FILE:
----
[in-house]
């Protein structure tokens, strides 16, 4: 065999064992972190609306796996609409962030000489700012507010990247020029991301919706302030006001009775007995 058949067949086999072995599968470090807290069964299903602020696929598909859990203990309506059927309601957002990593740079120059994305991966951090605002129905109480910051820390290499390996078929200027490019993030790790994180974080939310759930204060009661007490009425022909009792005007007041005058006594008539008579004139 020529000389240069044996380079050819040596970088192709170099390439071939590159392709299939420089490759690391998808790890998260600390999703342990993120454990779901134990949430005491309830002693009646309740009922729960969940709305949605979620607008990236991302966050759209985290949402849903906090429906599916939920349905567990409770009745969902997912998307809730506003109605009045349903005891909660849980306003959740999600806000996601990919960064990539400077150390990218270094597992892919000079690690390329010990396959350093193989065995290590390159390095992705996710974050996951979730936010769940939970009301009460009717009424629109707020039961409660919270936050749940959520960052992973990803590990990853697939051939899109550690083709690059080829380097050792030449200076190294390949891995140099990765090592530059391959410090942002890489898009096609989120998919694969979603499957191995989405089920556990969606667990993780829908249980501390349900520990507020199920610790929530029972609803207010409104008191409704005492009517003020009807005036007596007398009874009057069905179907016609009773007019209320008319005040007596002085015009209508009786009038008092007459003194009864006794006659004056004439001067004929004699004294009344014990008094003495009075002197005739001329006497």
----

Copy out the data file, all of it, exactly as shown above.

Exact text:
[in-house]
């Protein structure tokens, strides 16, 4: 065999064992972190609306796996609409962030000489700012507010990247020029991301919706302030006001009775007995 058949067949086999072995599968470090807290069964299903602020696929598909859990203990309506059927309601957002990593740079120059994305991966951090605002129905109480910051820390290499390996078929200027490019993030790790994180974080939310759930204060009661007490009425022909009792005007007041005058006594008539008579004139 020529000389240069044996380079050819040596970088192709170099390439071939590159392709299939420089490759690391998808790890998260600390999703342990993120454990779901134990949430005491309830002693009646309740009922729960969940709305949605979620607008990236991302966050759209985290949402849903906090429906599916939920349905567990409770009745969902997912998307809730506003109605009045349903005891909660849980306003959740999600806000996601990919960064990539400077150390990218270094597992892919000079690690390329010990396959350093193989065995290590390159390095992705996710974050996951979730936010769940939970009301009460009717009424629109707020039961409660919270936050749940959520960052992973990803590990990853697939051939899109550690083709690059080829380097050792030449200076190294390949891995140099990765090592530059391959410090942002890489898009096609989120998919694969979603499957191995989405089920556990969606667990993780829908249980501390349900520990507020199920610790929530029972609803207010409104008191409704005492009517003020009807005036007596007398009874009057069905179907016609009773007019209320008319005040007596002085015009209508009786009038008092007459003194009864006794006659004056004439001067004929004699004294009344014990008094003495009075002197005739001329006497």